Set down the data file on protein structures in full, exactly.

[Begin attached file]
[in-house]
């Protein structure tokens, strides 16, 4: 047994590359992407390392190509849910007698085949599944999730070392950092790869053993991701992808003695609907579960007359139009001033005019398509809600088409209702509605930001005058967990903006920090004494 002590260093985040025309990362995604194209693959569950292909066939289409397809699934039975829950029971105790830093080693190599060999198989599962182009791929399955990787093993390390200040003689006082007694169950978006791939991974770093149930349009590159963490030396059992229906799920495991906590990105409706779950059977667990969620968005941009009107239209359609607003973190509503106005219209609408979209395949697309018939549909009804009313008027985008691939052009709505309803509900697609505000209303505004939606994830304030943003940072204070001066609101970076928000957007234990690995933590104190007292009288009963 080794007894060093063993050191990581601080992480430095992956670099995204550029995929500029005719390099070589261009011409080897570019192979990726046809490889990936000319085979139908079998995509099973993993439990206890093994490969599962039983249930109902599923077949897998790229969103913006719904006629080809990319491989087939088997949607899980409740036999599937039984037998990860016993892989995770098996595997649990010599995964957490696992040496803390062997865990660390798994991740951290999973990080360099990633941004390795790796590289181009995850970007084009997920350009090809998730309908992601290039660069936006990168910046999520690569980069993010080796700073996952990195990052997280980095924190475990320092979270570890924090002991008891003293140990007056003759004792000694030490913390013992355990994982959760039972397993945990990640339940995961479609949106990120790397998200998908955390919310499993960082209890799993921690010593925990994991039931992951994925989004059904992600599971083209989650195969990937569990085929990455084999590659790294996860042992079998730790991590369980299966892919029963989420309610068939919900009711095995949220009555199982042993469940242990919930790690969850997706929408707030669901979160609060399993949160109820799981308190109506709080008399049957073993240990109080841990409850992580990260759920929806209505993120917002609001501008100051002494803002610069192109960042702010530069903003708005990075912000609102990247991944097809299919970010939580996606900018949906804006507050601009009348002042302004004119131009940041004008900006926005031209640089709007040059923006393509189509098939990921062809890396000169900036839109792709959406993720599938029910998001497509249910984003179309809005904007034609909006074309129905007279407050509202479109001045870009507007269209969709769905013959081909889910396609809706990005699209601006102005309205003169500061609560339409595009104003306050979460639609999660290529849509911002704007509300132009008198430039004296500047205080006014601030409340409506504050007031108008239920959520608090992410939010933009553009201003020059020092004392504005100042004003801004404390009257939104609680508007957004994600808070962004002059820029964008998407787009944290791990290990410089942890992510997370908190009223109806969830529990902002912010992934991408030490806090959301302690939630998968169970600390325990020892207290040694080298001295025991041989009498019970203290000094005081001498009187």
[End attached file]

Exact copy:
[in-house]
């Protein structure tokens, strides 16, 4: 047994590359992407390392190509849910007698085949599944999730070392950092790869053993991701992808003695609907579960007359139009001033005019398509809600088409209702509605930001005058967990903006920090004494 002590260093985040025309990362995604194209693959569950292909066939289409397809699934039975829950029971105790830093080693190599060999198989599962182009791929399955990787093993390390200040003689006082007694169950978006791939991974770093149930349009590159963490030396059992229906799920495991906590990105409706779950059977667990969620968005941009009107239209359609607003973190509503106005219209609408979209395949697309018939549909009804009313008027985008691939052009709505309803509900697609505000209303505004939606994830304030943003940072204070001066609101970076928000957007234990690995933590104190007292009288009963 080794007894060093063993050191990581601080992480430095992956670099995204550029995929500029005719390099070589261009011409080897570019192979990726046809490889990936000319085979139908079998995509099973993993439990206890093994490969599962039983249930109902599923077949897998790229969103913006719904006629080809990319491989087939088997949607899980409740036999599937039984037998990860016993892989995770098996595997649990010599995964957490696992040496803390062997865990660390798994991740951290999973990080360099990633941004390795790796590289181009995850970007084009997920350009090809998730309908992601290039660069936006990168910046999520690569980069993010080796700073996952990195990052997280980095924190475990320092979270570890924090002991008891003293140990007056003759004792000694030490913390013992355990994982959760039972397993945990990640339940995961479609949106990120790397998200998908955390919310499993960082209890799993921690010593925990994991039931992951994925989004059904992600599971083209989650195969990937569990085929990455084999590659790294996860042992079998730790991590369980299966892919029963989420309610068939919900009711095995949220009555199982042993469940242990919930790690969850997706929408707030669901979160609060399993949160109820799981308190109506709080008399049957073993240990109080841990409850992580990260759920929806209505993120917002609001501008100051002494803002610069192109960042702010530069903003708005990075912000609102990247991944097809299919970010939580996606900018949906804006507050601009009348002042302004004119131009940041004008900006926005031209640089709007040059923006393509189509098939990921062809890396000169900036839109792709959406993720599938029910998001497509249910984003179309809005904007034609909006074309129905007279407050509202479109001045870009507007269209969709769905013959081909889910396609809706990005699209601006102005309205003169500061609560339409595009104003306050979460639609999660290529849509911002704007509300132009008198430039004296500047205080006014601030409340409506504050007031108008239920959520608090992410939010933009553009201003020059020092004392504005100042004003801004404390009257939104609680508007957004994600808070962004002059820029964008998407787009944290791990290990410089942890992510997370908190009223109806969830529990902002912010992934991408030490806090959301302690939630998968169970600390325990020892207290040694080298001295025991041989009498019970203290000094005081001498009187």